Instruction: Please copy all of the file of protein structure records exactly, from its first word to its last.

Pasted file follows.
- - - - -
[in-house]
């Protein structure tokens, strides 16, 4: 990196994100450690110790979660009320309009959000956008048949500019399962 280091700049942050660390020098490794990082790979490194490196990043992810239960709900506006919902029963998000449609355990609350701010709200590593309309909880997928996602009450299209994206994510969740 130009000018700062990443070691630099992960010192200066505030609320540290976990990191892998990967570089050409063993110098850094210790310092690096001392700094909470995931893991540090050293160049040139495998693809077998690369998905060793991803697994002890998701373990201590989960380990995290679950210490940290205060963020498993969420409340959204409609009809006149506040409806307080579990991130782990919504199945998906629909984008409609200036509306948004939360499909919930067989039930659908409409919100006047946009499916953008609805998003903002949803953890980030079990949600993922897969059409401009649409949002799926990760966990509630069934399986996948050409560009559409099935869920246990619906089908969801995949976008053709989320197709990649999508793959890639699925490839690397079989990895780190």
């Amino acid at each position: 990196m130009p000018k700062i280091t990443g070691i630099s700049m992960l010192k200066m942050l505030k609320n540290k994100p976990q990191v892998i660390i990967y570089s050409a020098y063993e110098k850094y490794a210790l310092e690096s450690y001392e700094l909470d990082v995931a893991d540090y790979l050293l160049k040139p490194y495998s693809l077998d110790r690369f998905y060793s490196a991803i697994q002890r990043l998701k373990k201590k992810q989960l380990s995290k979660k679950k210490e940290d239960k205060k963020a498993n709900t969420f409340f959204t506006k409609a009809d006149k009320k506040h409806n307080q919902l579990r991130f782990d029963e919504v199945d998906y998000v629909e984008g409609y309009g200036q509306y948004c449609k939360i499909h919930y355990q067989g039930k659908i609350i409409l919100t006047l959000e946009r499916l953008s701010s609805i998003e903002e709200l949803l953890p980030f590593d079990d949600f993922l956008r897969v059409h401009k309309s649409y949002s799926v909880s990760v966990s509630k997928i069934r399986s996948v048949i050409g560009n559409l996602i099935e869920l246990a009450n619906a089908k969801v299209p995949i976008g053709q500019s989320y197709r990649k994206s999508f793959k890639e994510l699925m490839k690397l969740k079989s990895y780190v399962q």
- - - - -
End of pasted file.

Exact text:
[in-house]
């Protein structure tokens, strides 16, 4: 990196994100450690110790979660009320309009959000956008048949500019399962 280091700049942050660390020098490794990082790979490194490196990043992810239960709900506006919902029963998000449609355990609350701010709200590593309309909880997928996602009450299209994206994510969740 130009000018700062990443070691630099992960010192200066505030609320540290976990990191892998990967570089050409063993110098850094210790310092690096001392700094909470995931893991540090050293160049040139495998693809077998690369998905060793991803697994002890998701373990201590989960380990995290679950210490940290205060963020498993969420409340959204409609009809006149506040409806307080579990991130782990919504199945998906629909984008409609200036509306948004939360499909919930067989039930659908409409919100006047946009499916953008609805998003903002949803953890980030079990949600993922897969059409401009649409949002799926990760966990509630069934399986996948050409560009559409099935869920246990619906089908969801995949976008053709989320197709990649999508793959890639699925490839690397079989990895780190």
């Amino acid at each position: 990196m130009p000018k700062i280091t990443g070691i630099s700049m992960l010192k200066m942050l505030k609320n540290k994100p976990q990191v892998i660390i990967y570089s050409a020098y063993e110098k850094y490794a210790l310092e690096s450690y001392e700094l909470d990082v995931a893991d540090y790979l050293l160049k040139p490194y495998s693809l077998d110790r690369f998905y060793s490196a991803i697994q002890r990043l998701k373990k201590k992810q989960l380990s995290k979660k679950k210490e940290d239960k205060k963020a498993n709900t969420f409340f959204t506006k409609a009809d006149k009320k506040h409806n307080q919902l579990r991130f782990d029963e919504v199945d998906y998000v629909e984008g409609y309009g200036q509306y948004c449609k939360i499909h919930y355990q067989g039930k659908i609350i409409l919100t006047l959000e946009r499916l953008s701010s609805i998003e903002e709200l949803l953890p980030f590593d079990d949600f993922l956008r897969v059409h401009k309309s649409y949002s799926v909880s990760v966990s509630k997928i069934r399986s996948v048949i050409g560009n559409l996602i099935e869920l246990a009450n619906a089908k969801v299209p995949i976008g053709q500019s989320y197709r990649k994206s999508f793959k890639e994510l699925m490839k690397l969740k079989s990895y780190v399962q």